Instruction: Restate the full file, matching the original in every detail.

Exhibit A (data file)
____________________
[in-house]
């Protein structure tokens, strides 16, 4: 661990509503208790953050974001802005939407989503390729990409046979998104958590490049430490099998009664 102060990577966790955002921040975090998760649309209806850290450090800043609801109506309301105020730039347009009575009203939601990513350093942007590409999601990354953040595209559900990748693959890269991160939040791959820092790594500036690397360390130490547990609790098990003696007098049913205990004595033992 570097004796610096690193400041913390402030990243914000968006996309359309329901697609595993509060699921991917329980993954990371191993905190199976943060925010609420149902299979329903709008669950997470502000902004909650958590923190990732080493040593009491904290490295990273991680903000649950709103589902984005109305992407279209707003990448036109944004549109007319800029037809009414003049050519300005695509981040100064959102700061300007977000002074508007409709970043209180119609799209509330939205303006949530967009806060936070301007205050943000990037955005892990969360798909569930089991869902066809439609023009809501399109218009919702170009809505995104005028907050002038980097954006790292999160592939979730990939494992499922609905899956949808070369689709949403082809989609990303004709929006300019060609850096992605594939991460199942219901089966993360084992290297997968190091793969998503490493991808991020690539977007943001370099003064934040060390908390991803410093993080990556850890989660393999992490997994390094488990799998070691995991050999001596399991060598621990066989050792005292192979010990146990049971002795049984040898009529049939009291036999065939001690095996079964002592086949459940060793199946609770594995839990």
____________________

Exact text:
[in-house]
């Protein structure tokens, strides 16, 4: 661990509503208790953050974001802005939407989503390729990409046979998104958590490049430490099998009664 102060990577966790955002921040975090998760649309209806850290450090800043609801109506309301105020730039347009009575009203939601990513350093942007590409999601990354953040595209559900990748693959890269991160939040791959820092790594500036690397360390130490547990609790098990003696007098049913205990004595033992 570097004796610096690193400041913390402030990243914000968006996309359309329901697609595993509060699921991917329980993954990371191993905190199976943060925010609420149902299979329903709008669950997470502000902004909650958590923190990732080493040593009491904290490295990273991680903000649950709103589902984005109305992407279209707003990448036109944004549109007319800029037809009414003049050519300005695509981040100064959102700061300007977000002074508007409709970043209180119609799209509330939205303006949530967009806060936070301007205050943000990037955005892990969360798909569930089991869902066809439609023009809501399109218009919702170009809505995104005028907050002038980097954006790292999160592939979730990939494992499922609905899956949808070369689709949403082809989609990303004709929006300019060609850096992605594939991460199942219901089966993360084992290297997968190091793969998503490493991808991020690539977007943001370099003064934040060390908390991803410093993080990556850890989660393999992490997994390094488990799998070691995991050999001596399991060598621990066989050792005292192979010990146990049971002795049984040898009529049939009291036999065939001690095996079964002592086949459940060793199946609770594995839990």